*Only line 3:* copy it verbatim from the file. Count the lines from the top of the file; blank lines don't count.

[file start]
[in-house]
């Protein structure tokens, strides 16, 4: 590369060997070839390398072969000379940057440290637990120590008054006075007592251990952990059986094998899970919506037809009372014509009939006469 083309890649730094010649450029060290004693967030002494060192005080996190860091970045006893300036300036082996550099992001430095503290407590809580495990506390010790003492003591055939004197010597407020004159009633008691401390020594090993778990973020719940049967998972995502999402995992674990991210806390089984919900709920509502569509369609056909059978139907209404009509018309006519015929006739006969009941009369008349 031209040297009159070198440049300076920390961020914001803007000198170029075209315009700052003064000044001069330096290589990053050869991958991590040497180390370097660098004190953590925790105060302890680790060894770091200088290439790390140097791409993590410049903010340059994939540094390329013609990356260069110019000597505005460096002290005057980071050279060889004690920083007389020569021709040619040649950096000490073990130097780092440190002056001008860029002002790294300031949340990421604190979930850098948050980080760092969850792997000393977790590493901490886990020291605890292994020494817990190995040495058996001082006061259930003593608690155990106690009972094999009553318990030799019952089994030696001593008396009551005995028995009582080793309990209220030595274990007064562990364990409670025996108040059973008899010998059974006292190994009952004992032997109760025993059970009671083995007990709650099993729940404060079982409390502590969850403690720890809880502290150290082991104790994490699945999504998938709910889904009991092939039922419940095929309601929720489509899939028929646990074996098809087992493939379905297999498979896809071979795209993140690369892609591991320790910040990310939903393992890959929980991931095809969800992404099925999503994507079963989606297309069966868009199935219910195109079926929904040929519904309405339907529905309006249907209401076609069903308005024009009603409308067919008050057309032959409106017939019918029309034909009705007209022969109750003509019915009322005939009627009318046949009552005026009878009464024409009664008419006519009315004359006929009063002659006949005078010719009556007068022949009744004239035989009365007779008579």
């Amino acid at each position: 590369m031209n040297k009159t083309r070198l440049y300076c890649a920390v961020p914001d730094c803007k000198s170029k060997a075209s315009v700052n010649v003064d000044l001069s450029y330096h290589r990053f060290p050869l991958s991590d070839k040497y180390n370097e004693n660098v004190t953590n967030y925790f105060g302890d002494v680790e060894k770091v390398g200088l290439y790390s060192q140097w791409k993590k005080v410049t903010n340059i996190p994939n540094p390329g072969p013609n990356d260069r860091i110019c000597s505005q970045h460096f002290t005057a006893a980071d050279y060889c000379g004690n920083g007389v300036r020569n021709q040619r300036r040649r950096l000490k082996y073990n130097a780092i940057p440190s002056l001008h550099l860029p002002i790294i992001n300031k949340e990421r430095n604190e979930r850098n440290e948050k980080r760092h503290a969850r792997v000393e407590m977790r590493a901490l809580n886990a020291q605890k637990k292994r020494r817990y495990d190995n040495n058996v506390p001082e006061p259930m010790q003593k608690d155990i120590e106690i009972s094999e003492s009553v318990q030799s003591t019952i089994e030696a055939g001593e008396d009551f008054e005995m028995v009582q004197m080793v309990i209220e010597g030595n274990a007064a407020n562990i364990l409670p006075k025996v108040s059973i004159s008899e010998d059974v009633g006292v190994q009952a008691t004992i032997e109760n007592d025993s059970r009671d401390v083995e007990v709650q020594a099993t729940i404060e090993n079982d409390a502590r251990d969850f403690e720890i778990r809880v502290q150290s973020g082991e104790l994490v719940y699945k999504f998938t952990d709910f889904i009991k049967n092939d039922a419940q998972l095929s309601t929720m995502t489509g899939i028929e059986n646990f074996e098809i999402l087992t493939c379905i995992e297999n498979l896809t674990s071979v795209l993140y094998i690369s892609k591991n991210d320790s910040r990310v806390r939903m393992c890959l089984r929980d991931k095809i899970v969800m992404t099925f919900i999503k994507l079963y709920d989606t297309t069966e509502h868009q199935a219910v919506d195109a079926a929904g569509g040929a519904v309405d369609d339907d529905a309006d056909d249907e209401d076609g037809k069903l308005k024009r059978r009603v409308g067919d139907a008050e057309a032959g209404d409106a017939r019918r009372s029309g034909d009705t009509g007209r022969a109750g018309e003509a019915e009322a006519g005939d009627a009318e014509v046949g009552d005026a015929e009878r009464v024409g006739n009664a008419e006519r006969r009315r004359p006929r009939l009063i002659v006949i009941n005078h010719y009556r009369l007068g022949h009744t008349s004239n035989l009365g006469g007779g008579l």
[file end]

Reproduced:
């Amino acid at each position: 590369m031209n040297k009159t083309r070198l440049y300076c890649a920390v961020p914001d730094c803007k000198s170029k060997a075209s315009v700052n010649v003064d000044l001069s450029y330096h290589r990053f060290p050869l991958s991590d070839k040497y180390n370097e004693n660098v004190t953590n967030y925790f105060g302890d002494v680790e060894k770091v390398g200088l290439y790390s060192q140097w791409k993590k005080v410049t903010n340059i996190p994939n540094p390329g072969p013609n990356d260069r860091i110019c000597s505005q970045h460096f002290t005057a006893a980071d050279y060889c000379g004690n920083g007389v300036r020569n021709q040619r300036r040649r950096l000490k082996y073990n130097a780092i940057p440190s002056l001008h550099l860029p002002i790294i992001n300031k949340e990421r430095n604190e979930r850098n440290e948050k980080r760092h503290a969850r792997v000393e407590m977790r590493a901490l809580n886990a020291q605890k637990k292994r020494r817990y495990d190995n040495n058996v506390p001082e006061p259930m010790q003593k608690d155990i120590e106690i009972s094999e003492s009553v318990q030799s003591t019952i089994e030696a055939g001593e008396d009551f008054e005995m028995v009582q004197m080793v309990i209220e010597g030595n274990a007064a407020n562990i364990l409670p006075k025996v108040s059973i004159s008899e010998d059974v009633g006292v190994q009952a008691t004992i032997e109760n007592d025993s059970r009671d401390v083995e007990v709650q020594a099993t729940i404060e090993n079982d409390a502590r251990d969850f403690e720890i778990r809880v502290q150290s973020g082991e104790l994490v719940y699945k999504f998938t952990d709910f889904i009991k049967n092939d039922a419940q998972l095929s309601t929720m995502t489509g899939i028929e059986n646990f074996e098809i999402l087992t493939c379905i995992e297999n498979l896809t674990s071979v795209l993140y094998i690369s892609k591991n991210d320790s910040r990310v806390r939903m393992c890959l089984r929980d991931k095809i899970v969800m992404t099925f919900i999503k994507l079963y709920d989606t297309t069966e509502h868009q199935a219910v919506d195109a079926a929904g569509g040929a519904v309405d369609d339907d529905a309006d056909d249907e209401d076609g037809k069903l308005k024009r059978r009603v409308g067919d139907a008050e057309a032959g209404d409106a017939r019918r009372s029309g034909d009705t009509g007209r022969a109750g018309e003509a019915e009322a006519g005939d009627a009318e014509v046949g009552d005026a015929e009878r009464v024409g006739n009664a008419e006519r006969r009315r004359p006929r009939l009063i002659v006949i009941n005078h010719y009556r009369l007068g022949h009744t008349s004239n035989l009365g006469g007779g008579l």